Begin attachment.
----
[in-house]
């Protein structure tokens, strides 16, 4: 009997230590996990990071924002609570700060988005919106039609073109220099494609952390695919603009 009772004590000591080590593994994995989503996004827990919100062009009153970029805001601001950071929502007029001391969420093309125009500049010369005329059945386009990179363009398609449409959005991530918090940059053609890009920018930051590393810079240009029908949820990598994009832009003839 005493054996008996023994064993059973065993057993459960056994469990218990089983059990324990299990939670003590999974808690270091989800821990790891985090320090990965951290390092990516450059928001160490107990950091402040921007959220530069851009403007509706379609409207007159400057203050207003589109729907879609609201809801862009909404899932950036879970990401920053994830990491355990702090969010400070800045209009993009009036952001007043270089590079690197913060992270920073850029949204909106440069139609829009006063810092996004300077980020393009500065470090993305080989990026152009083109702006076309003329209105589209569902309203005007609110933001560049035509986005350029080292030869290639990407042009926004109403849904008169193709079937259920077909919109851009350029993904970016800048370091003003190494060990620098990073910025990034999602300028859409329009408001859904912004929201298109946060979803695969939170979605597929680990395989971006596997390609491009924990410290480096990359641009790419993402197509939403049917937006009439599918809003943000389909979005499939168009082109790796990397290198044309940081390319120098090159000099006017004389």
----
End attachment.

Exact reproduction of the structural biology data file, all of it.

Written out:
[in-house]
């Protein structure tokens, strides 16, 4: 009997230590996990990071924002609570700060988005919106039609073109220099494609952390695919603009 009772004590000591080590593994994995989503996004827990919100062009009153970029805001601001950071929502007029001391969420093309125009500049010369005329059945386009990179363009398609449409959005991530918090940059053609890009920018930051590393810079240009029908949820990598994009832009003839 005493054996008996023994064993059973065993057993459960056994469990218990089983059990324990299990939670003590999974808690270091989800821990790891985090320090990965951290390092990516450059928001160490107990950091402040921007959220530069851009403007509706379609409207007159400057203050207003589109729907879609609201809801862009909404899932950036879970990401920053994830990491355990702090969010400070800045209009993009009036952001007043270089590079690197913060992270920073850029949204909106440069139609829009006063810092996004300077980020393009500065470090993305080989990026152009083109702006076309003329209105589209569902309203005007609110933001560049035509986005350029080292030869290639990407042009926004109403849904008169193709079937259920077909919109851009350029993904970016800048370091003003190494060990620098990073910025990034999602300028859409329009408001859904912004929201298109946060979803695969939170979605597929680990395989971006596997390609491009924990410290480096990359641009790419993402197509939403049917937006009439599918809003943000389909979005499939168009082109790796990397290198044309940081390319120098090159000099006017004389």